What I Love About Wheelchairs

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{Finley at Wheelchair Tennis clinic in Portland, Oregon. The chair allows him to play a sport! HOLLA!}

I will never forget the first time I pondered the idea of my child really, truly living in a wheelchair. Finley’s diagnosis in the womb was foggy at best, but we knew he would likely have issues walking no matter what. I was behind a family at Costco and their son, who was probably 12 or 13 years old was in a chair. He seemed cognitively unimpaired and was moving his chair about independently. He embodied what I thought Finley would look like in a chair at that age. And I was suddenly ok with it. I had spent months reconciling this image in my brain during my pregnancy with Finley. Making deals with myself in the “if/then” format. IF he’s in an electric wheelchair, THEN I will be disappointed. But IF he’s in a manual chair, THEN I will feel ok about it. How about IF you’re a jackass THEN you do things like this? Yes, that sounds right. Sheesh.

I am being as honest as I can with this. I had very specific terms with which I felt like I would be OK with the chair. And oddly enough, those things kind of came true. He doesn’t need the chair often. But he does use it almost every single day at school. When he was born and the chair stuff started coming up with our physical therapist I was hesitant to even let that presumptuous hussy speak about it. I was in denial. I was a baby. I was a stupid stupid head.

Because do YOU know what a wheelchair is? It is freeing. It is a smart, amazing piece of machinery that humans started dreaming up in the 1500s. The wheel met the chair and thus the great age of invalids getting around began. However nice being carted around on Hodor’s back in a basket sounds (Google Hodor, GOT deniers), the chair provided dignity and independence to an otherwise completely dependent individual.

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Today chairs come in many varieties to meet the needs of many disabilities. I have learned a lot about how to look at the chair in discussions with others. Many people look at the chair as the least common denominator of human physical activity. But do a quick Google search for wheelchair sports and prepare to have your mind blown. Think of the other inventions you use in life that make things better, more liberating. Do you feel bad for yourself that you own a car and don’t walk to work? Do you pity the person who uses GPS instead of the stars to find their way around town? No. Because technology is simply a way to join the thing we cannot do to the thing we can. Spend the day with my sister-in-law, Brenda, in downtown Portland, Oregon and we’ll have a talk about abilities and the need for technology. (Love you, B).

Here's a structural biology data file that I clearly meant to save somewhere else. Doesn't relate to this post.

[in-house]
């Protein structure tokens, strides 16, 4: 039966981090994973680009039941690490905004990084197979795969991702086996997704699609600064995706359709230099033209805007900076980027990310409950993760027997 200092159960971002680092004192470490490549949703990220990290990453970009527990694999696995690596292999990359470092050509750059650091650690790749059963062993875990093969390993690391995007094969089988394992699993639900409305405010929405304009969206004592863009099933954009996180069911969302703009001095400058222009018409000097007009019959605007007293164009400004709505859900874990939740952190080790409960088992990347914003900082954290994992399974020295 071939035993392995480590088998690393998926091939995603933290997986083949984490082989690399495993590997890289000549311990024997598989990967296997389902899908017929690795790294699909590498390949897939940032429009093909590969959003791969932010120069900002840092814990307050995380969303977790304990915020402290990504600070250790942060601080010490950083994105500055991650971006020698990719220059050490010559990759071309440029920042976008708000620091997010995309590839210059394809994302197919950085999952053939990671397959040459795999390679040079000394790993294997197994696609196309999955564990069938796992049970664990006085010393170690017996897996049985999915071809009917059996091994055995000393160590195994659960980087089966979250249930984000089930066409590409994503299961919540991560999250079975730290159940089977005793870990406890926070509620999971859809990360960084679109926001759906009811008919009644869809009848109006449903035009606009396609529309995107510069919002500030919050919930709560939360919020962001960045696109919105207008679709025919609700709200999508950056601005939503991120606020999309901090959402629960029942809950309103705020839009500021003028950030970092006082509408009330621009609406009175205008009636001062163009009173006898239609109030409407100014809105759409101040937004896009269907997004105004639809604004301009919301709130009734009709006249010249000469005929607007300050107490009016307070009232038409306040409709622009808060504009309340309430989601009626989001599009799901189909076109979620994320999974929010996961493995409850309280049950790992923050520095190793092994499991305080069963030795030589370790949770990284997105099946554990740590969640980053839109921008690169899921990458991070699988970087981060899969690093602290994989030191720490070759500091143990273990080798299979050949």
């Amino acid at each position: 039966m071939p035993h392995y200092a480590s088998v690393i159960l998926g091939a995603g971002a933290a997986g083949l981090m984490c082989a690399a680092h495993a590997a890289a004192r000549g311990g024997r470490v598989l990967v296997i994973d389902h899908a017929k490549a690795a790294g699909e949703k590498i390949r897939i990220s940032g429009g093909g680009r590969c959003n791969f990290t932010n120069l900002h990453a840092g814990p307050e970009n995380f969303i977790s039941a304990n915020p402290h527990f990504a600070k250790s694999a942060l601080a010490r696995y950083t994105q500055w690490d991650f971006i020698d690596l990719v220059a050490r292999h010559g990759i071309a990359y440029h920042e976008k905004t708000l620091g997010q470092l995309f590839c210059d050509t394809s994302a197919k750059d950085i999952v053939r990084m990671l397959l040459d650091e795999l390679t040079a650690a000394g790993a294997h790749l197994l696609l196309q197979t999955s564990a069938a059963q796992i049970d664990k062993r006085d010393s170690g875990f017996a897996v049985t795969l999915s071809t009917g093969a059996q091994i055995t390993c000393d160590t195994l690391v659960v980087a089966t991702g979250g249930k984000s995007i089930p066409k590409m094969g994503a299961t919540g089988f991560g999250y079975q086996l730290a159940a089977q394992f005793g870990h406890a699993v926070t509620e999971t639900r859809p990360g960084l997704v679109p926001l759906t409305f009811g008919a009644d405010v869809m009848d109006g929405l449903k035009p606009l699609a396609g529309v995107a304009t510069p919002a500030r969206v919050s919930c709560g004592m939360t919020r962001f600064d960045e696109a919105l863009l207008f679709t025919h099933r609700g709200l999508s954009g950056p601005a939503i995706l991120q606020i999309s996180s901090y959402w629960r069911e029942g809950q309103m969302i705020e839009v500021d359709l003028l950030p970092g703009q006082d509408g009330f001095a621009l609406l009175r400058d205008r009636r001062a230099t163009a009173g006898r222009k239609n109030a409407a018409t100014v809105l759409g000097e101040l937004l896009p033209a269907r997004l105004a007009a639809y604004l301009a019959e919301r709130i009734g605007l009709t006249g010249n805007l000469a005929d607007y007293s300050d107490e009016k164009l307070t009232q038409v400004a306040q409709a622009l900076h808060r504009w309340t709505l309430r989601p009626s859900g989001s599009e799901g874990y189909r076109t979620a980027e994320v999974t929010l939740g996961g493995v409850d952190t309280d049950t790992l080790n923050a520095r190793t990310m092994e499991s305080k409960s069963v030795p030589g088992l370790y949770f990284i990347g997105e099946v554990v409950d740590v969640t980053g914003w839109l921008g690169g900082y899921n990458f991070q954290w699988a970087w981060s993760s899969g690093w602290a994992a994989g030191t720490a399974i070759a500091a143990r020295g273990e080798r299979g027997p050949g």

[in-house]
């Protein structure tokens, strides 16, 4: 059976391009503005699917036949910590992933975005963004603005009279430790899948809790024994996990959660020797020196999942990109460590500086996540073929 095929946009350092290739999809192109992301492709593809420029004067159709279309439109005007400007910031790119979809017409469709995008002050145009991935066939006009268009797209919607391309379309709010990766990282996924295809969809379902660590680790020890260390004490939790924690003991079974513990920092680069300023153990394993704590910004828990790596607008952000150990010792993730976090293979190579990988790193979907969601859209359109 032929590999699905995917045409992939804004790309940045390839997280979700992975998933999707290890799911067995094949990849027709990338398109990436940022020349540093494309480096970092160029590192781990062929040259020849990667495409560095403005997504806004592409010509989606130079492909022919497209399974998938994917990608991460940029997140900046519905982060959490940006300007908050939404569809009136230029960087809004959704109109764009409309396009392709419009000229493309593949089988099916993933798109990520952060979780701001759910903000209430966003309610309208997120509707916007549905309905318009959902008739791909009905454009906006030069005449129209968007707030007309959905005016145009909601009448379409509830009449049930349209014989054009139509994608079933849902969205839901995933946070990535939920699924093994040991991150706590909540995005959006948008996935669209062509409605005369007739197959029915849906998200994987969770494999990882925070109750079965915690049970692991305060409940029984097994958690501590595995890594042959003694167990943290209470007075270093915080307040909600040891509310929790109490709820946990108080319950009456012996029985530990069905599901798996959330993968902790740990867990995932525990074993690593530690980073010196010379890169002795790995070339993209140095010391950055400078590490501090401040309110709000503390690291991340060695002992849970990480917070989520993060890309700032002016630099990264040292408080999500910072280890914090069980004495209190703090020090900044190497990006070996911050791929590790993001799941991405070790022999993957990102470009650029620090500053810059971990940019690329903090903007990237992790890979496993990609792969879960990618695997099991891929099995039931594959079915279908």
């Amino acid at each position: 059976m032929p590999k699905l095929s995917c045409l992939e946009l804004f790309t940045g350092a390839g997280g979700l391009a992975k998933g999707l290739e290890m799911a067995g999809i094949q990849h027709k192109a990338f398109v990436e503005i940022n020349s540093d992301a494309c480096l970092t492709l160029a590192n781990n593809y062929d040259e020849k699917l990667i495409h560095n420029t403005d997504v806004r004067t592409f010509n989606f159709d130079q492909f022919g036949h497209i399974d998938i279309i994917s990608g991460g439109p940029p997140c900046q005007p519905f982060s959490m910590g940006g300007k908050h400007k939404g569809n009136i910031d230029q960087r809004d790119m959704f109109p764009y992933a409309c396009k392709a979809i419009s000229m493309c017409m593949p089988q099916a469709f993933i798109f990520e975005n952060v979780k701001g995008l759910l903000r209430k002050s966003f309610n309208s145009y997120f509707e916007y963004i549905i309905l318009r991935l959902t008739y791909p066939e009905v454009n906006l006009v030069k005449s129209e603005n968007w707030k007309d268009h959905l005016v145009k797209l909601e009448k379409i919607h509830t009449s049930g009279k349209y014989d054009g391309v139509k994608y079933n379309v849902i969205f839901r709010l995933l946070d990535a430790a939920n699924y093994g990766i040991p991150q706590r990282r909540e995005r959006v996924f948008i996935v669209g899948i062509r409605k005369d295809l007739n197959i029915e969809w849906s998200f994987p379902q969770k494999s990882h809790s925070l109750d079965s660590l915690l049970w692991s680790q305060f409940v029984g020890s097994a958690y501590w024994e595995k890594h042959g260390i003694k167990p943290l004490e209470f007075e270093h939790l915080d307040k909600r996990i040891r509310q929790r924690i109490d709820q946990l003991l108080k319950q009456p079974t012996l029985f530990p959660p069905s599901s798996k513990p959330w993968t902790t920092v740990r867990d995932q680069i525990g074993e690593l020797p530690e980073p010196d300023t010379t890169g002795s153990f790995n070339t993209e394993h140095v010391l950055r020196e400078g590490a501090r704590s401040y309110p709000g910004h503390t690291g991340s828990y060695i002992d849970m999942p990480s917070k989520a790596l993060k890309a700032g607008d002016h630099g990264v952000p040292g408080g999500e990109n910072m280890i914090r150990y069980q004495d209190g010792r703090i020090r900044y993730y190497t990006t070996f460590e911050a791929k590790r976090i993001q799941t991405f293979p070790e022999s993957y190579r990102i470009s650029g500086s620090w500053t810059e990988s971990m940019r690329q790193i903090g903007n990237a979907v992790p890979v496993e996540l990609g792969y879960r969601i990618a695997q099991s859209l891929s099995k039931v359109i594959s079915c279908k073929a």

Of course I know that you don’t pity the chair itself. You pity its necessity. But hey, we can’t do anything about that. Get over that because it is doing nothing for anyone other than pissing me off.

We now use the chair to keep Finley safe. He doesn’t need it all of the time, but I push it on him quite a bit for safety’s sake. He also gets tired easily and needs to use it or be held. Holding a 5 year old is crazy talk and I won’t have it (much…I won’t have it much. I still like to hold my baby sometimes… tear). To send a visual reminder to the world around him that he’s not someone you need to touch or push or run close to. It is more than a freeing apparatus—it is a life saver. I love it. He loves it. You should love it too. If he needed an electric one I’d be all for it! Whatever the need, let’s do this thing. It is all. Good.

Now, I will say, you know I don’t like to get preachy about how to talk to people who experience disabilities. I want you to do what the spirit moves you to do. But use common sense. Remember that a wheelchair is an extension of someone’s body. Don’t let your kids come up and try to push or move my kid’s wheelchair. That is tantamount to grabbing his body and moving it around. Not cool. It makes him feel like a baby. It strips away his independence. He doesn’t need you to love it or talk about how cool it is just like we don’t talk about how bad ass your legs are. It is just there and doing its job for Finley. But you don’t need to feel bad for it or him because he uses it. Instead, feel like, “hell yeah! Human ingenuity rules!”

I look around now at the various abilities among kids with OI and think what an amazing time we live in right now. Right here in 2016 we have the most access to the most independence-allowing devices ever known to man. It is a feat of engineering and I am thankful every day for the wheelchair.

toughgirl

Hi, I'm Shannon. I like to write about tough girls and tough things because I find strength to be an interesting and inspirational topic. My husband, Vic is my favorite person and my children, Emerson and Finley are right up there too. I am a disability mother and advocate. A woman-loving, lean-in type. And a fitness coach and cheerleader.

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